This paper examines the lexicalization patterns of polarity items with a view to understanding the range of possible polarity items and the reasons why such forms should exist in the first place. My starting point is the Scalar Model of Polarity (Israel 1996, 1998), which predicts a reliable correlation between a polarity item's sensitivity and its scalar semantic properties: specifically, it predicts that forms denoting a minimal scalar degree may be emphatic negative polarity items (NPIs), while forms denoting maximal (...)
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  8. Rami Israel (2009). A New View on Inductive Practices. VDM Verlag.score: 60.0
    The idea that reason can justify induction was famously criticized by David Hume. Hume concluded that there is no rational justification for inductive inferences and hence, no rational justification for most of our daily beliefs. Many philosophers attempted to solve Hume's problem with no success. Bertrand Russell commented regarding Hume's problem: "[if we cannot justify induction] we have no reason to expect the sun to rise tomorrow, to expect bread to be more nourishing than a stone, or to expect that (...)
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  9. Rami Israel (2004). Two Interpretations of ‘Grue’– or How to Misunderstand the New Riddle of Induction. Analysis 64 (284):335–339.score: 30.0
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  10. David J. Israel & John Perry (1990). What is Information? In Philip P. Hanson (ed.), Information, Language and Cognition. University of British Columbia Press.score: 30.0
  11. David Israel & John Perry (1996). Where Monsters Dwell. In Jerry Seligman & Dag Westerståhl (eds.), Logic, Language and Computation. Csli Publications, Stanford. 1--303.score: 30.0
    Kaplan says that monsters violate Principle 2 of his theory. Principle 2 is that indexicals, pure and demonstrative alike, are directly referential. In providing this explanation of there being no monsters, Kaplan feels his theory has an advantage over double-indexing theories like Kamp’s or Segerberg’s (or Stalnaker’s), which either embrace monsters or avoid them only by ad hoc stipulation, in the sharp conceptual distinction it draws between circumstances of evaluation and contexts of utterance. We shall argue that Kaplan’s prohibition is (...)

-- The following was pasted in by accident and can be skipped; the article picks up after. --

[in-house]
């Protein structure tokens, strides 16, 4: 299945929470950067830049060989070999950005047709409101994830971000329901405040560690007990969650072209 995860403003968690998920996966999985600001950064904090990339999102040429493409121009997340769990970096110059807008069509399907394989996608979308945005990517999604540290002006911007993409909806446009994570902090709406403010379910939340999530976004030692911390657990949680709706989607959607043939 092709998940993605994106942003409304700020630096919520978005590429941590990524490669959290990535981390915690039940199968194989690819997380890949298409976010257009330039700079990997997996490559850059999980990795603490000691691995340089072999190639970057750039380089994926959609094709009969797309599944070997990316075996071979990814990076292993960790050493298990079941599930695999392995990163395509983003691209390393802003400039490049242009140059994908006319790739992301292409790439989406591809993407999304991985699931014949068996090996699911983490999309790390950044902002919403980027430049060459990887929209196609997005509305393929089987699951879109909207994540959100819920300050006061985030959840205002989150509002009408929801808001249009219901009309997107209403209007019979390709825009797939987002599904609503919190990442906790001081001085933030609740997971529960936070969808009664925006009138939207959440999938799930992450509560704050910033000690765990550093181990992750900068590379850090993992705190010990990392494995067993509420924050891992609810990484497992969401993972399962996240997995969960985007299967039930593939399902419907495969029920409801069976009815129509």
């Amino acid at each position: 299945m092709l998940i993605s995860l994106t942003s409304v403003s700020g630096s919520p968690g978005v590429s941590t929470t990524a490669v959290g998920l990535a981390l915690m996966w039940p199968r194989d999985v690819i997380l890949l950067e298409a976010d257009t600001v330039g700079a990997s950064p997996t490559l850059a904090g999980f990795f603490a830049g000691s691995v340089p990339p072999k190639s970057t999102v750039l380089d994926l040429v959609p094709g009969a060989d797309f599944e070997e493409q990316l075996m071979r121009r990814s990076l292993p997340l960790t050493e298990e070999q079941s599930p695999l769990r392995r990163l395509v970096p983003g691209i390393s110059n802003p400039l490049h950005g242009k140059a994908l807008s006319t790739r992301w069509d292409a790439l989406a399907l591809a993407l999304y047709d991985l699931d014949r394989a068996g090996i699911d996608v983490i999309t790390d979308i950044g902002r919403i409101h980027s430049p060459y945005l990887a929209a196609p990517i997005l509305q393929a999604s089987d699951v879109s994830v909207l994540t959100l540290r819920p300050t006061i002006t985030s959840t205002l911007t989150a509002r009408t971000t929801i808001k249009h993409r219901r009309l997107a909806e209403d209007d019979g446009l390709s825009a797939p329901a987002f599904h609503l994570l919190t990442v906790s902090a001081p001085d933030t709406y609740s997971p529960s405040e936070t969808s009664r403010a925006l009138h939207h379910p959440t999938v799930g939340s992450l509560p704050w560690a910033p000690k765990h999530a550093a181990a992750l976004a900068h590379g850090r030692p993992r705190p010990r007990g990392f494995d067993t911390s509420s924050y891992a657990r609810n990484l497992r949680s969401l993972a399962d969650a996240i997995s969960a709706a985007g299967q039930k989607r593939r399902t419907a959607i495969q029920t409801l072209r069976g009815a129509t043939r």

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  12. John Perry & David J. Israel (1991). Fodor and Psychological Explanation. In Barry M. Loewer & Georges Rey (eds.), Meaning in Mind: Fodor and His Critics. Blackwell.score: 30.0
    [In Meaning in Mind, edited by Barry Loewer and Georges Rey. Oxford: Basil Black- well, 1991, 165.
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  13. W. Israel (1984). Does a Cosmic Censor Exist? Foundations of Physics 14 (11):1049-1059.score: 30.0
    A distinction is drawn between the event horizon conjecture (EHC), the conjecture that an event horizon forms in a gravitational collapse, and cosmic censorship, the idea that every singularity which develops in the course of collapse must be enclosed within a horizon. It is argued that a body of circumstantial evidence seems to favor EHC, but cosmic censorship seems contraindicated.
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  14. Johan van Benthem, Maricarmen Martinez, David Israel & John Perry, The Stories of Logic and Information.score: 30.0
    Information is a notion of wide use and great intuitive appeal, and hence, not surprisingly, different formal paradigms claim part of it, from Shannon channel theory to Kolmogorov complexity. Information is also a widely used term in logic, but a similar diversity repeats itself: there are several competing logical accounts of this notion, ranging from semantic to syntactic. In this chapter, we will discuss three major logical accounts of information.